Isaac Slade, frontman of Denver rock band The Fray, is a big fan of Christmas, particularly the music, which he says he listens to throughout the year.

"Yeah, I jog to ['A Charlie Brown Christmas'] in June," Slade told Colorado Matters host Ryan Warner. "That's a thing I do."

Slade and his wife, Anna, opened the second annual Colorado Matters Holiday Extravaganza, a showcase of artists sharing their favorite holiday songs, memories and traditions.

From Christmas carols, to a Chanukah classic, a dose of comedy and a story about how one singer came to celebrate Kwanzaa, the event's lineup included:

Colorado Matters Holiday Extravaganza was hosted by CPR's Ryan Warner and emceed by former CPR Classical host Charley Samson. The event was taped in front of a packed house at the Robert and Judi Newman Center for Performing Arts in Denver, Nov. 29, 2017.

Here's Josh Blue, and Christie Conover:

And here's David Rothman's poem for the season:


In each long December night,

When the snow lies deep and dark

And our merely human sight

Cannot easily, against the stark

Landscape, fathom the mark

Any bright spring bud might make

In this endless winter’s wake;

When the bitter cold

Seems like every bitterness

Going, making every minute less

Sweet than we were told

We could make it if we only

Worked to make it so;

When the parts that used to go

Sweetly now trend sour and lonely,

Drifting unremarked away,

Breaking up and losing meaning

In the burst of each cold day,

With its hard words intervening;

Then I wonder how to hold,

Even to find, what matters,

Given darkness is so bold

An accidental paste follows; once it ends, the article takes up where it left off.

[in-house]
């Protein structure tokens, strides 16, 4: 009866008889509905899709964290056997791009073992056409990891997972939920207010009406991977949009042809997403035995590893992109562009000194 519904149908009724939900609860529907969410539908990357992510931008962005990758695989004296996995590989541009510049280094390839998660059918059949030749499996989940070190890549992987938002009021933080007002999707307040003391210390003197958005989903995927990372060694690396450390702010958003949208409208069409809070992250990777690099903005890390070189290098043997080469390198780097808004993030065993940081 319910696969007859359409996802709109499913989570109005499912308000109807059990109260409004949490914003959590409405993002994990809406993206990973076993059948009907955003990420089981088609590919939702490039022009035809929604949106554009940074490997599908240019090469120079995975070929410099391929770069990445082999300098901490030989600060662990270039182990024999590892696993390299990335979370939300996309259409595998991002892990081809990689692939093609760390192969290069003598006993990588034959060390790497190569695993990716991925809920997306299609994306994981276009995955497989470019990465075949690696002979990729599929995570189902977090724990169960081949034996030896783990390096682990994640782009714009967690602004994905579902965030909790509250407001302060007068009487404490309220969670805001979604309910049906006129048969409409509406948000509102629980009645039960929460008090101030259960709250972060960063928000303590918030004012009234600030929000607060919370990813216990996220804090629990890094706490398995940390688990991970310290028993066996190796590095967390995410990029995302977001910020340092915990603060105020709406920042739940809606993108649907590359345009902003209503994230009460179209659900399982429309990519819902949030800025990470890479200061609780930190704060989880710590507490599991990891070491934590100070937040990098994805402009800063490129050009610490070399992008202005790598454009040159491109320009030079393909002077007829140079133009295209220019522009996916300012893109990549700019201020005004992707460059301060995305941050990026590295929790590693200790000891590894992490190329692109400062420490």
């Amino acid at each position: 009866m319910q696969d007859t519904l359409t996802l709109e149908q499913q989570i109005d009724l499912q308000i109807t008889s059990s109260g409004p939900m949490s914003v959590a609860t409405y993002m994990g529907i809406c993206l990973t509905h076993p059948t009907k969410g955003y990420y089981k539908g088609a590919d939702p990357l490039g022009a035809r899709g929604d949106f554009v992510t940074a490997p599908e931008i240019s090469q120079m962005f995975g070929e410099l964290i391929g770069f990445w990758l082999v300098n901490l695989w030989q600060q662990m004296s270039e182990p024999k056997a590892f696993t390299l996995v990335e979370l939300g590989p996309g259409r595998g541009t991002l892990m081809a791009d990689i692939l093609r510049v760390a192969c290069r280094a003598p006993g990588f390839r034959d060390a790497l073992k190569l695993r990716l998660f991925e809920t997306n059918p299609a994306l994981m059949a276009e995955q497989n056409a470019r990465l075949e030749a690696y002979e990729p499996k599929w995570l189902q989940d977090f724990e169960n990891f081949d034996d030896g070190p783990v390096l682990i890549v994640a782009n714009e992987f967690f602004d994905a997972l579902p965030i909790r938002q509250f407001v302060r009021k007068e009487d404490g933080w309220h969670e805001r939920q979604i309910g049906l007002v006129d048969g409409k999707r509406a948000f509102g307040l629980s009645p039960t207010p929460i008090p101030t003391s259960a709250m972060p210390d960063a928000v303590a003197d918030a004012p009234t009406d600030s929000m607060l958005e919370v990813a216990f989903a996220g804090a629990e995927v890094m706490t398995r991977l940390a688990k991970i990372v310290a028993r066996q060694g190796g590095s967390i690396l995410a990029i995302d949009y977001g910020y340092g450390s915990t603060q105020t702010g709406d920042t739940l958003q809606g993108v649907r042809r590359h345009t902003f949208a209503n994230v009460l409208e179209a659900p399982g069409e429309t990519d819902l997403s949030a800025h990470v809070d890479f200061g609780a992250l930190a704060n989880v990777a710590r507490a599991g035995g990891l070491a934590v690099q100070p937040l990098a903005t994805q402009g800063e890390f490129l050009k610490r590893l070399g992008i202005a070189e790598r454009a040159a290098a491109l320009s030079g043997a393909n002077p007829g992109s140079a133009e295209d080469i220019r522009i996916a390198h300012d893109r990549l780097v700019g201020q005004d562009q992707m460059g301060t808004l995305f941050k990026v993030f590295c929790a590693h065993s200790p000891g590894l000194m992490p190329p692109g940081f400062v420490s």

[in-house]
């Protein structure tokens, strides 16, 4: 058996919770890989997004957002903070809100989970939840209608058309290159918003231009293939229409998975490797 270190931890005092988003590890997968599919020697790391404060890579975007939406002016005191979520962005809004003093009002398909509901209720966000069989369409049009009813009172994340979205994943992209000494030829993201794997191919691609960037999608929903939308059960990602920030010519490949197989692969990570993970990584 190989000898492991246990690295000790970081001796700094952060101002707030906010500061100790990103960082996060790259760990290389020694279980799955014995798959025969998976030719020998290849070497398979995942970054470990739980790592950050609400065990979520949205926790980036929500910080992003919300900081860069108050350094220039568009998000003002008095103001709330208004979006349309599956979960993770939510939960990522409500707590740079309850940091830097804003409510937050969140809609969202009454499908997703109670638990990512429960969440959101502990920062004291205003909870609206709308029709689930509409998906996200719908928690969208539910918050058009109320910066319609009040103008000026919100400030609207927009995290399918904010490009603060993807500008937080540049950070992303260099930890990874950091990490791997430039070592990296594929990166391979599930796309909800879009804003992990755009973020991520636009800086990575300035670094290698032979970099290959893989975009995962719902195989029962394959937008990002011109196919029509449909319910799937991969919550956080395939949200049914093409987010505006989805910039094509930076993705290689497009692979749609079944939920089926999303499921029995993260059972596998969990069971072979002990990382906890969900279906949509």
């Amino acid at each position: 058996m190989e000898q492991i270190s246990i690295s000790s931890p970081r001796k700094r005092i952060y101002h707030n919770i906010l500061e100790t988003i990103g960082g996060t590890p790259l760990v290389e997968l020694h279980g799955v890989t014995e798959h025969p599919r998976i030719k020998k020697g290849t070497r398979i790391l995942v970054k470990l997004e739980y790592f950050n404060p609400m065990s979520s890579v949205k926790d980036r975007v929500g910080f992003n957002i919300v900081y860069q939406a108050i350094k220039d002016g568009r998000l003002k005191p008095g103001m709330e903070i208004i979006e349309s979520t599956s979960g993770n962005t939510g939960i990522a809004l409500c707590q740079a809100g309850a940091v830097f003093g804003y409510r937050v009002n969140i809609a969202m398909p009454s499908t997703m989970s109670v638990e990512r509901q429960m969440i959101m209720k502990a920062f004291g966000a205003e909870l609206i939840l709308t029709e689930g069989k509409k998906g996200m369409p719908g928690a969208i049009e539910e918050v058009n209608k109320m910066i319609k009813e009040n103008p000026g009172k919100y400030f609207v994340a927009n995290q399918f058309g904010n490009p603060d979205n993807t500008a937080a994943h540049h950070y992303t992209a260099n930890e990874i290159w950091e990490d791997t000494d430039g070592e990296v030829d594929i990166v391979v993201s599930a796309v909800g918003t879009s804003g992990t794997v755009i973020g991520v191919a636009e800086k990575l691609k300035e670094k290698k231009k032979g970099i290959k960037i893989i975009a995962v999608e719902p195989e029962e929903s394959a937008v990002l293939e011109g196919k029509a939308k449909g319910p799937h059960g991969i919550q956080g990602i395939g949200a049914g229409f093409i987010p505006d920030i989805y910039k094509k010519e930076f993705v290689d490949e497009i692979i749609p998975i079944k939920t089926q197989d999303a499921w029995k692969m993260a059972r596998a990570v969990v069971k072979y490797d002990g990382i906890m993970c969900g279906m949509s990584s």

That it takes my friends and scatters

Their unfeeling ashes into less than air;

Shreds whatever truth may be to tatters,

Thereby turning us against each other,

Making fair seem less than fair;

Turns my sister even against my brother;

And by all this, renders these short days

Angry, ugly, jinxed and stony

In a hundred icy ways;

Yes, then, then I wonder how to hold on,

Love appearing to be gone.


Darkness, and a slightly tilted parking lot.

Silverthorne, a winter storm, the season’s first.

Tires were good, or so I thought,

As I fishtailed pointlessly and cursed,

Going nowhere fast. The worst.

That’s what happens when a storm

Freezes after starting warm.

Ninety minutes skidding sideways, stuck

Next to a Chinese restaurant.

This was turning into quite the jaunt.

No one stopped. Just my luck.

Chance of getting to that funeral

Now was low. Oh well.

Did my best. But you can never tell.

Love’s a mystic numeral.

Almost quit. Just then this guy pulls up,

Stops, hops out and asks

How to help. “Two-wheel drive?” “Yup,”

I admit. His laugh masks

No contempt. “My truck

Handles more than this all day.

Let’s get you unstuck.”

Hooked a line, checked it would stay,

Lined it up and boom:

Child’s play.

Funny how a day can change.

Given just a little room,

Simple moves can quickly rearrange

Almost anything. No, maybe everything.

I went on my way, with gratitude,

Dusty and his truck one proof of something

Deep within each turning year

That exists but does not need to be said here.